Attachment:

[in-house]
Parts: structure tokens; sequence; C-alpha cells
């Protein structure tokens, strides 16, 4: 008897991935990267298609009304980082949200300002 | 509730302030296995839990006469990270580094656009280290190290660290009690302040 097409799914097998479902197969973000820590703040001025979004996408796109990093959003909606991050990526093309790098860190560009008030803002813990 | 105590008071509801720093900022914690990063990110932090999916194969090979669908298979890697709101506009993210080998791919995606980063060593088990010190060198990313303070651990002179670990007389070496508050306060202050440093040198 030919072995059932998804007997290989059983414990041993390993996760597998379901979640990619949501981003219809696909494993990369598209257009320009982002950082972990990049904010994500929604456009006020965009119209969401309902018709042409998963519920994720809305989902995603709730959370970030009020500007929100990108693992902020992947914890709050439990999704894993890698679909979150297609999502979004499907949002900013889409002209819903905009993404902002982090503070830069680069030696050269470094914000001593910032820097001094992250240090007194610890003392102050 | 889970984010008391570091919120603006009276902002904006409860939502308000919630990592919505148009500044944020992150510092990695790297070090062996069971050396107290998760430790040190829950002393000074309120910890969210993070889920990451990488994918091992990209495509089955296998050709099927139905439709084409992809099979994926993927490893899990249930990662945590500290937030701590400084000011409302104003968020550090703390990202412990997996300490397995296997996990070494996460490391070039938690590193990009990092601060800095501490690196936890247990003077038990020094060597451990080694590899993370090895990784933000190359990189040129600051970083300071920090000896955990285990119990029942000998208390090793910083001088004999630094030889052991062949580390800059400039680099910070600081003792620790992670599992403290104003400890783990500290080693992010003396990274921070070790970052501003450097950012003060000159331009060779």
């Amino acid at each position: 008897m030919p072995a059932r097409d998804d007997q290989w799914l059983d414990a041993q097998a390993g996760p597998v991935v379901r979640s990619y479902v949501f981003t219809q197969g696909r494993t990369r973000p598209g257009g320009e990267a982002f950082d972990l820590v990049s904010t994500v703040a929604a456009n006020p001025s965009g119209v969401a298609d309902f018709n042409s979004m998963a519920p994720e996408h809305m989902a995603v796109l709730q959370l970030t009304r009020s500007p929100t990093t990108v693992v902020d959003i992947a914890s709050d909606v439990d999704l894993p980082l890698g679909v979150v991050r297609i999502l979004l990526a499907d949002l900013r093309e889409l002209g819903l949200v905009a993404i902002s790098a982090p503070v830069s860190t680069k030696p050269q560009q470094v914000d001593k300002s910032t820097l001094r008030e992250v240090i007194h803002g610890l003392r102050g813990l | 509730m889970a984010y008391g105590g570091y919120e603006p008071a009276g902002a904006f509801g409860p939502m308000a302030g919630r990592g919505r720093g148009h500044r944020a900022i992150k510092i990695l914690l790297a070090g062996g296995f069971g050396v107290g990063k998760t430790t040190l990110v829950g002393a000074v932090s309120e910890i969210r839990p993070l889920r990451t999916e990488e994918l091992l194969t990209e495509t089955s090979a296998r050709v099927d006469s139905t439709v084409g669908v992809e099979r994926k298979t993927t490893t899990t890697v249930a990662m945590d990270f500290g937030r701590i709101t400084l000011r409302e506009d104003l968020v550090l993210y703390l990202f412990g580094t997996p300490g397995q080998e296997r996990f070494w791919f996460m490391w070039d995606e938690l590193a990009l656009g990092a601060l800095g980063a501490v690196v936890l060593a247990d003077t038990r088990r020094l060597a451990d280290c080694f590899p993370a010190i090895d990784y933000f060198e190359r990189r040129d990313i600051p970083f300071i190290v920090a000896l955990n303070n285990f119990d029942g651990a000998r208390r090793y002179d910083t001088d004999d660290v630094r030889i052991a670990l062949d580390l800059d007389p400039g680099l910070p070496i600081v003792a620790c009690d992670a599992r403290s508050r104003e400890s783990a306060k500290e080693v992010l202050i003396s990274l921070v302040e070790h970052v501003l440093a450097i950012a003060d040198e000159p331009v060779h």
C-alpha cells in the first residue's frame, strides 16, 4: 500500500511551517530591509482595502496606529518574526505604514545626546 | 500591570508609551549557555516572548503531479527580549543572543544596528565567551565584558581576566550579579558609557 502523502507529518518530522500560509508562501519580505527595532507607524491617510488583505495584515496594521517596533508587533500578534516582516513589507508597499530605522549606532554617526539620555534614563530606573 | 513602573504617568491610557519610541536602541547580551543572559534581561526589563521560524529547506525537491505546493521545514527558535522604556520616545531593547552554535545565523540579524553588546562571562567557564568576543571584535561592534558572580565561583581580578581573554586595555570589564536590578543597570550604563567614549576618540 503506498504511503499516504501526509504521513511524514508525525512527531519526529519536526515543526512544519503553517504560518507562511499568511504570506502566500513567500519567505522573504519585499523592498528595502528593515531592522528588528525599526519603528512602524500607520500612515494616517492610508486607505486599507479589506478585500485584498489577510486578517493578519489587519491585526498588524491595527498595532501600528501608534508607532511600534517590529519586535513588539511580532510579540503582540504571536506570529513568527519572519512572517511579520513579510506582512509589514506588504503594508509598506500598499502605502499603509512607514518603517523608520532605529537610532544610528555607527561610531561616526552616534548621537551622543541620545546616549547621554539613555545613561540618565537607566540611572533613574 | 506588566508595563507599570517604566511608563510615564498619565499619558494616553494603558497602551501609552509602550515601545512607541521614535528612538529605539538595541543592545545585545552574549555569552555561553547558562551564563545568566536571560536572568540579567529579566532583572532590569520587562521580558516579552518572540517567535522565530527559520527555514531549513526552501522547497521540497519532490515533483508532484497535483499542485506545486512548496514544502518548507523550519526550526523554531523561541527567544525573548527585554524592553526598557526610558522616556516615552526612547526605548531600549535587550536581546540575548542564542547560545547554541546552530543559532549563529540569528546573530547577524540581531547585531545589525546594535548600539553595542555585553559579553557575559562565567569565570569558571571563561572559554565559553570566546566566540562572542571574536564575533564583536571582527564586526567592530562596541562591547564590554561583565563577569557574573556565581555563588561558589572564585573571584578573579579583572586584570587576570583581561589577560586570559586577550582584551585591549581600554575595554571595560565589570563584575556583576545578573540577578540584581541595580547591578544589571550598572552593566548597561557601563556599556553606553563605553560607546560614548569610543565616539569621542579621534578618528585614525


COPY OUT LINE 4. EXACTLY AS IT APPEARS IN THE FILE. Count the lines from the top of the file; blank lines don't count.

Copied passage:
């Amino acid at each position: 008897m030919p072995a059932r097409d998804d007997q290989w799914l059983d414990a041993q097998a390993g996760p597998v991935v379901r979640s990619y479902v949501f981003t219809q197969g696909r494993t990369r973000p598209g257009g320009e990267a982002f950082d972990l820590v990049s904010t994500v703040a929604a456009n006020p001025s965009g119209v969401a298609d309902f018709n042409s979004m998963a519920p994720e996408h809305m989902a995603v796109l709730q959370l970030t009304r009020s500007p929100t990093t990108v693992v902020d959003i992947a914890s709050d909606v439990d999704l894993p980082l890698g679909v979150v991050r297609i999502l979004l990526a499907d949002l900013r093309e889409l002209g819903l949200v905009a993404i902002s790098a982090p503070v830069s860190t680069k030696p050269q560009q470094v914000d001593k300002s910032t820097l001094r008030e992250v240090i007194h803002g610890l003392r102050g813990l | 509730m889970a984010y008391g105590g570091y919120e603006p008071a009276g902002a904006f509801g409860p939502m308000a302030g919630r990592g919505r720093g148009h500044r944020a900022i992150k510092i990695l914690l790297a070090g062996g296995f069971g050396v107290g990063k998760t430790t040190l990110v829950g002393a000074v932090s309120e910890i969210r839990p993070l889920r990451t999916e990488e994918l091992l194969t990209e495509t089955s090979a296998r050709v099927d006469s139905t439709v084409g669908v992809e099979r994926k298979t993927t490893t899990t890697v249930a990662m945590d990270f500290g937030r701590i709101t400084l000011r409302e506009d104003l968020v550090l993210y703390l990202f412990g580094t997996p300490g397995q080998e296997r996990f070494w791919f996460m490391w070039d995606e938690l590193a990009l656009g990092a601060l800095g980063a501490v690196v936890l060593a247990d003077t038990r088990r020094l060597a451990d280290c080694f590899p993370a010190i090895d990784y933000f060198e190359r990189r040129d990313i600051p970083f300071i190290v920090a000896l955990n303070n285990f119990d029942g651990a000998r208390r090793y002179d910083t001088d004999d660290v630094r030889i052991a670990l062949d580390l800059d007389p400039g680099l910070p070496i600081v003792a620790c009690d992670a599992r403290s508050r104003e400890s783990a306060k500290e080693v992010l202050i003396s990274l921070v302040e070790h970052v501003l440093a450097i950012a003060d040198e000159p331009v060779h």